3. Googley Bear says:

    I would to hear your view of Denver Snuffer Jr. I know respects your work Daymon, he even quotes factoids you publish about the COB. Folks regard Denver Snuffer Jr., as a prophet and put a lot of time and effort in following his teachings.

    1. day2mon says:

      Denver is not a prophet one should follow, because following any prophet is not good for the prophet, or the follower. at least, that what’s Joseph the prophet said, and I’m following that. But not just because he said so, but because it seems reasonable and correct, whether he said it or not. If Denver says things one can verify independent of his saying them, great; he can point out truths you too could’ve seen, but simply didn’t. If he makes claims no one can verify or dispute, then I’d say these are best regarded as his opinion (right or wrong). When I hear, “follow the prophet,” what seems dangerous about that is the jumping from his opinion into a test of faithfulness of his followers.

  4. Chris Sabian says:


    I agree with the commenter above.

    I also agree with your assessment of AVOW. Many years ago, it was a so-so place to learn about prophetic events. Today, it is a “politically correct” forum where its owner and moderators take great pride in bashing people…and then bashing them some more! I have no doubt their bashing ways will continue in whatever encampment they end up in, for by their behaviors, they show no proclivity whatsoever to embrace Christlike characteristics nor the truths he and Joseph Smith taught.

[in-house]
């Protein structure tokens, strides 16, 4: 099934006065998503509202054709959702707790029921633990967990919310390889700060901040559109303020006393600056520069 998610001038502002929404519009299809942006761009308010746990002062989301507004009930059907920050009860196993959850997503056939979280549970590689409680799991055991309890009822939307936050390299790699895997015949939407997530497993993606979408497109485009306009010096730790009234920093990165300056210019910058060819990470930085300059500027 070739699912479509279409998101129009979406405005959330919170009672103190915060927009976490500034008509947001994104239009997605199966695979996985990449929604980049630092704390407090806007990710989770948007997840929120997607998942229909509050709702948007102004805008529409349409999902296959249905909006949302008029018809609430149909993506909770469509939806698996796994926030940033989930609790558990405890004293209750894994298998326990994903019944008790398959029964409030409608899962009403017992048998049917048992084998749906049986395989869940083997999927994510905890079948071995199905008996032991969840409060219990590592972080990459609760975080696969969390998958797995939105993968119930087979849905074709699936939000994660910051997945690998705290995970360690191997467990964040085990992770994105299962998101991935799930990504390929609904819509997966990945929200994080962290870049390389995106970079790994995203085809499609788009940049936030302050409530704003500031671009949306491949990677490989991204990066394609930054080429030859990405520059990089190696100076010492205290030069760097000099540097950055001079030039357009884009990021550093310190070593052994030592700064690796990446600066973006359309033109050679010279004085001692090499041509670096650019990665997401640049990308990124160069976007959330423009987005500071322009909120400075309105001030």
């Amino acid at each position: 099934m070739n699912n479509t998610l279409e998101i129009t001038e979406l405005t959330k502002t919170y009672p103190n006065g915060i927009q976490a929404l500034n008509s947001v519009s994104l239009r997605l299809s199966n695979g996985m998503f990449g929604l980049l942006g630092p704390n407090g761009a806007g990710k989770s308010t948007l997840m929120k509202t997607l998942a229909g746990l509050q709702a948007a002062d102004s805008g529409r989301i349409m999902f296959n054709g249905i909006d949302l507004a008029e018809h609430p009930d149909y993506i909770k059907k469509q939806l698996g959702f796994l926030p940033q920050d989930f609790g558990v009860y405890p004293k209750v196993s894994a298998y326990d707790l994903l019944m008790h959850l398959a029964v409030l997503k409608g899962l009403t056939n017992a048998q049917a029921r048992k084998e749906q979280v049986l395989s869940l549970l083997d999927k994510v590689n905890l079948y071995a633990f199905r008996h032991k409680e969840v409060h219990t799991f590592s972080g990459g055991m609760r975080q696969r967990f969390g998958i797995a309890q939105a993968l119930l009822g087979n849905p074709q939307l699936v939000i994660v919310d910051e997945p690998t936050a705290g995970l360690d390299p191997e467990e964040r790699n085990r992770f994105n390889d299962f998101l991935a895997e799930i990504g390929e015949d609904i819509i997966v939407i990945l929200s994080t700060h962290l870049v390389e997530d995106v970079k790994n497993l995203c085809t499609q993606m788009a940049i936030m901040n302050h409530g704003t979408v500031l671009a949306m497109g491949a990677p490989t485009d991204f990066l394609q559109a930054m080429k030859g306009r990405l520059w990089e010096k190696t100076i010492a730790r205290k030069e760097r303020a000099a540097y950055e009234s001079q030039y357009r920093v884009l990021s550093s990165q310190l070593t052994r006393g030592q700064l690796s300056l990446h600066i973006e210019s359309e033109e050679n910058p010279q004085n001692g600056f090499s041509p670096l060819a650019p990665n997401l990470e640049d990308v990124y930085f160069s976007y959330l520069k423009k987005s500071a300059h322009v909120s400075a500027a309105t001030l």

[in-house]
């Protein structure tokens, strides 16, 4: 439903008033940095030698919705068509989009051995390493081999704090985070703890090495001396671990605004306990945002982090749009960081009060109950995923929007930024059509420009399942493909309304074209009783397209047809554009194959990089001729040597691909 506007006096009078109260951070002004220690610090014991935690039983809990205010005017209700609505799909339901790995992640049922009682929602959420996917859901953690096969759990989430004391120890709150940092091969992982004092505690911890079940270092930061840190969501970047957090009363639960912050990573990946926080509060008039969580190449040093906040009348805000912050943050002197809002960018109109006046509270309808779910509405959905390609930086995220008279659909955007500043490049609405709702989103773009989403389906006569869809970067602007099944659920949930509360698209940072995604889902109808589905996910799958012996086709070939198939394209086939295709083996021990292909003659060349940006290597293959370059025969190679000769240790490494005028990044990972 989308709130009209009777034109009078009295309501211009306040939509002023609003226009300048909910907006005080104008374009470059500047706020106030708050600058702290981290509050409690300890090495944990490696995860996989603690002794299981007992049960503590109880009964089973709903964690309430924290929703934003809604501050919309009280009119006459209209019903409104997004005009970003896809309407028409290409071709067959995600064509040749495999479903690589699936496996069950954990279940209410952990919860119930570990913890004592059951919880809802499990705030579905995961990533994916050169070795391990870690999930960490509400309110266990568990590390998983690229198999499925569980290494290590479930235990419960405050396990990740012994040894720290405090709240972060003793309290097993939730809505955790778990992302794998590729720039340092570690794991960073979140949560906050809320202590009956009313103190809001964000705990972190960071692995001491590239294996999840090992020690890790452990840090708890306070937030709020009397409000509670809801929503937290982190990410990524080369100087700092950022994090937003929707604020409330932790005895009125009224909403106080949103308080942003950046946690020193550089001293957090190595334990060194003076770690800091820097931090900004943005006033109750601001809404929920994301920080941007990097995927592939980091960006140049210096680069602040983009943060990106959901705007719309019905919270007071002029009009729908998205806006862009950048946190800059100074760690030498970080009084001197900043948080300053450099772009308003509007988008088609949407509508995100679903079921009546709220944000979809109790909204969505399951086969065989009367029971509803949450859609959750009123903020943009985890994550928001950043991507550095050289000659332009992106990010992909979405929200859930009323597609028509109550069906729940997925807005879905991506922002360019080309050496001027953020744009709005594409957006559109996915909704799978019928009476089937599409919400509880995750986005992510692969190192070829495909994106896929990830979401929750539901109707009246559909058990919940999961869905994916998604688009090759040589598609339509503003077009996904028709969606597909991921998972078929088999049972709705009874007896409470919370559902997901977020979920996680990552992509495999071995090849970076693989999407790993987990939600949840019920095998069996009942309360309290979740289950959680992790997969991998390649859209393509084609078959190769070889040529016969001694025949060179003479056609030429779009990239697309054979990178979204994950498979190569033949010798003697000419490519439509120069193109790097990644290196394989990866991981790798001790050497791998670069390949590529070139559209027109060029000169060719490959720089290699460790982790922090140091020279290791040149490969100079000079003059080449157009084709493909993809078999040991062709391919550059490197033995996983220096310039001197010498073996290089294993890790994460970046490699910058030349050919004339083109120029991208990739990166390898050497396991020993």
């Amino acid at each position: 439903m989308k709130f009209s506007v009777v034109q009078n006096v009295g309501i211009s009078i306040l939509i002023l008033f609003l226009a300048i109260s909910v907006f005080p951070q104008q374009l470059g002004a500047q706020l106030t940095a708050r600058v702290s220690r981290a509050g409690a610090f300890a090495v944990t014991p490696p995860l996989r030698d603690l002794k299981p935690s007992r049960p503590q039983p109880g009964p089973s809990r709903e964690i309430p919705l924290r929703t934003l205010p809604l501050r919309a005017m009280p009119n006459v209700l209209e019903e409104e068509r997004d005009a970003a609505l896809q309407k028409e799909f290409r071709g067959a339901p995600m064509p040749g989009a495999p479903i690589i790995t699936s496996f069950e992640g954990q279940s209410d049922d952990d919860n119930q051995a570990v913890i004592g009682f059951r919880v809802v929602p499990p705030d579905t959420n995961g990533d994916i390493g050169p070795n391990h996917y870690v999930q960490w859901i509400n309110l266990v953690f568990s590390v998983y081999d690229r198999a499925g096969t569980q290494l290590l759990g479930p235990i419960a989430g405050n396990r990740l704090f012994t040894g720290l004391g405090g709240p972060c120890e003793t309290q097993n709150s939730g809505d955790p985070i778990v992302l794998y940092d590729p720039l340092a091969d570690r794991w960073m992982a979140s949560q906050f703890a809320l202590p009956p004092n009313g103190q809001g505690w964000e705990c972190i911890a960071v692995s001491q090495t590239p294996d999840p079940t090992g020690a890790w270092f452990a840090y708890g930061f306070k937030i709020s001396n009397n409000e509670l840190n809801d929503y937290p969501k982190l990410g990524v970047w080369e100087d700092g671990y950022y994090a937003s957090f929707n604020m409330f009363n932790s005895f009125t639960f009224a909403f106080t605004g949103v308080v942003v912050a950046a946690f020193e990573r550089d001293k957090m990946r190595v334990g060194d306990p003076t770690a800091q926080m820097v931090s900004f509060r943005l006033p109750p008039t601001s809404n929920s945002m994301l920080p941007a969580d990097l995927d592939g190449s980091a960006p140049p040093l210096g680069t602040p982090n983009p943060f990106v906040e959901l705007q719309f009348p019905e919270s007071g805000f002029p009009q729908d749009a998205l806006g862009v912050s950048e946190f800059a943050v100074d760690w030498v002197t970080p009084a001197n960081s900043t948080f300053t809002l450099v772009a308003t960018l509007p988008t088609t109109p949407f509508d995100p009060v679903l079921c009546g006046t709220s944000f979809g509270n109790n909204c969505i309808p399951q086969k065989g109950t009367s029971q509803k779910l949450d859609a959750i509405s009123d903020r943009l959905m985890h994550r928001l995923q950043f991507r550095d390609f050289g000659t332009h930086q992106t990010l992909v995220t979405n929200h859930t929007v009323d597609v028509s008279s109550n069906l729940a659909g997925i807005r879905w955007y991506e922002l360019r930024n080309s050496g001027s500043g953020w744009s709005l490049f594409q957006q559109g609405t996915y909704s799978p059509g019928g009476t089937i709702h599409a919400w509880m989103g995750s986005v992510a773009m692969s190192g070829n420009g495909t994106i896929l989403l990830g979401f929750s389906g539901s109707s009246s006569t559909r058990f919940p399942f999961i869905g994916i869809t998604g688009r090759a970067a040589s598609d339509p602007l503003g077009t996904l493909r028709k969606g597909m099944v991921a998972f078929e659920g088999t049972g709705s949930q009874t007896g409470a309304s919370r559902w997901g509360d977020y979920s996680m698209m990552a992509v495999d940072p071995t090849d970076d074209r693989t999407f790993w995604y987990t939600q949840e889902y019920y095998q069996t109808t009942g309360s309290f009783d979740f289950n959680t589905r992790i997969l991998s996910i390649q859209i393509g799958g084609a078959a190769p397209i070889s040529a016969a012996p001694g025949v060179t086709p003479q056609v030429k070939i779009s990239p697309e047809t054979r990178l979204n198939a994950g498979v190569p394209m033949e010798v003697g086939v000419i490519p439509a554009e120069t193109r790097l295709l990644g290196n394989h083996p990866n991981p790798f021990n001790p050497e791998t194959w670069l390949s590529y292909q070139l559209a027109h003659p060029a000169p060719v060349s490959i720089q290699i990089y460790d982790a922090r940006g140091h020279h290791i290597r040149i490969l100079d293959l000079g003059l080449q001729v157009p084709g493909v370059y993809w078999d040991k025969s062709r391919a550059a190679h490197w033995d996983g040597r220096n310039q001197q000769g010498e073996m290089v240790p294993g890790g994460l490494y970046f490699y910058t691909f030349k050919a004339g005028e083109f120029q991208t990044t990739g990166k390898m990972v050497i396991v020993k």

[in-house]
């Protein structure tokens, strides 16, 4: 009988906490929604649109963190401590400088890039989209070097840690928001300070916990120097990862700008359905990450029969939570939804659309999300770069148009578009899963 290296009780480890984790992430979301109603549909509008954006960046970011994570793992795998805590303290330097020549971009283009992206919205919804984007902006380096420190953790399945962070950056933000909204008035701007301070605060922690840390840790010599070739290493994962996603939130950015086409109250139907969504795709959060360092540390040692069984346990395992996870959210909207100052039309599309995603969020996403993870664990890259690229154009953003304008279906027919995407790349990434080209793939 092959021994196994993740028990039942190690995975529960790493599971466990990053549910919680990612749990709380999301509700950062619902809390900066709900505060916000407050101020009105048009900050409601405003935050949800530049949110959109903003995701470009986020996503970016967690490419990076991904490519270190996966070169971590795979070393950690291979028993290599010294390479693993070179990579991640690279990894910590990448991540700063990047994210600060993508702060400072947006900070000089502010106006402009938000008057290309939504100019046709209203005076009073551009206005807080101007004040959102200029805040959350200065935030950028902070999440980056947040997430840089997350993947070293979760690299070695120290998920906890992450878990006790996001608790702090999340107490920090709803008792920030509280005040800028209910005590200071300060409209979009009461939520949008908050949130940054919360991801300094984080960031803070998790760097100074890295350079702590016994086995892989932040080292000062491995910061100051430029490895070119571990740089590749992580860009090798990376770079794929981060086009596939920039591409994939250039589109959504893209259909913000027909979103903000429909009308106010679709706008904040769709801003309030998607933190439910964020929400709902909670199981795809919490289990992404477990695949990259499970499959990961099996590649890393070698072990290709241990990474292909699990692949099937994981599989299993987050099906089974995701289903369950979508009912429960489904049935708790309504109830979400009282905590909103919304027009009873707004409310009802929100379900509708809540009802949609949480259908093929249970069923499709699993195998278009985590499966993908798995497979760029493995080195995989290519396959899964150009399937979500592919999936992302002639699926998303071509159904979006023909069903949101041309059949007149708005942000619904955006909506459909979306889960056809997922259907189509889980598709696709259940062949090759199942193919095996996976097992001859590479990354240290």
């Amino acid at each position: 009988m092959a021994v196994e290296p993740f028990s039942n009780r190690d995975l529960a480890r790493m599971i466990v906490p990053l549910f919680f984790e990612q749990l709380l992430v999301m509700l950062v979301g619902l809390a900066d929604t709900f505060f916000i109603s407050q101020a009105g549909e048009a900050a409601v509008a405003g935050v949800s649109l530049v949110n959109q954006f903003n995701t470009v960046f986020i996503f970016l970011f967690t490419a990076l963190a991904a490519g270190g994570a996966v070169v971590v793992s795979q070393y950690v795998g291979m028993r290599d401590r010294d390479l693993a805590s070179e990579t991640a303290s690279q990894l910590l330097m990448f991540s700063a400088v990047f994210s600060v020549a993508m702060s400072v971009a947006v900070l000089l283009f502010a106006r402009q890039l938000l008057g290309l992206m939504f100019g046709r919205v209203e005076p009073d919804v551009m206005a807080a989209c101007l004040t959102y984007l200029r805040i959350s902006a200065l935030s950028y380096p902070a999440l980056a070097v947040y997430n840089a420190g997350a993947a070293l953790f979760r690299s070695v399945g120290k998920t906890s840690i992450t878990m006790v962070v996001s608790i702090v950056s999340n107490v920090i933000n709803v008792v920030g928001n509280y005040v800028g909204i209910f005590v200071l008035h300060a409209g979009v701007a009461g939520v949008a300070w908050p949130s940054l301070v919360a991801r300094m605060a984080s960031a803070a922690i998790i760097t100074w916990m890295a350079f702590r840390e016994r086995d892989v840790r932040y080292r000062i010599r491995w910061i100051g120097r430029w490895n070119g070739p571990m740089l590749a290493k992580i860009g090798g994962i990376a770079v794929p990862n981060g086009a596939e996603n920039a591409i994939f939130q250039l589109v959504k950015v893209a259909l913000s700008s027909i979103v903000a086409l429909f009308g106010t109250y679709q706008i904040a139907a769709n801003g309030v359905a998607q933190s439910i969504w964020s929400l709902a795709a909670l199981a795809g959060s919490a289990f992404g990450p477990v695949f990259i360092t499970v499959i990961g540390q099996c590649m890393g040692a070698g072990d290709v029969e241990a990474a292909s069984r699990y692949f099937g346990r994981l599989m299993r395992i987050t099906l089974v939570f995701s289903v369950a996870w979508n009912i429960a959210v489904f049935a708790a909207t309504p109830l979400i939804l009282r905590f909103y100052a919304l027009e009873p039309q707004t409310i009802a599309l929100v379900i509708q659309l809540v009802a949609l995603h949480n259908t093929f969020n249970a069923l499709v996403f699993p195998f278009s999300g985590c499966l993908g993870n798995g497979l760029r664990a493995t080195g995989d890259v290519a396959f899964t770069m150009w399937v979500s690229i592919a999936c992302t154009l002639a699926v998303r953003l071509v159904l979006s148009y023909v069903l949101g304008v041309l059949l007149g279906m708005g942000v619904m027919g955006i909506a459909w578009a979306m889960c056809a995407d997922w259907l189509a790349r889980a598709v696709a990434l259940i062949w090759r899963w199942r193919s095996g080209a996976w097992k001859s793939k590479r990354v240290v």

Now, Daymon —

    While I find a lot of your blog posts insightful and thought-provoking, this one had a twinge of “mean” to it, and consequently (and rapidly) diminished your credibility.

    I am a friend of John Pontius’. I have been for many years. And no, I’m no Satan Worshipper. Far, far from it.

    John Pontius never joined AVOW. In fact, by what he heard about AVOW, he was offended by them and often (privately) encouraged others not to subscribe to it.

    He had concerns about the “Tent Movement,” because Isaiah does not classify those who dwell in tents during the Tribulations among the righteous (instead, they are classed among the “Shear-Jashub”). Nor did he believe in a church-wide “call-out” as the AVOWers do; such a call-out would be a spiritual, mental, emotional, logistical and sanitary nightmare for tens, if not hundreds, of thousands.

    That’s not all. Hundreds have testified on the Unblog that, because of his book, they are now praying, fasting and enjoying a greater abundance of the fruits of the spirit. They are more compassionate, more sensitive to others’ needs, more loving to their families. In summary, they are drawing closer to Christ. Can a bad tree bring forth bad fruit…among thousands?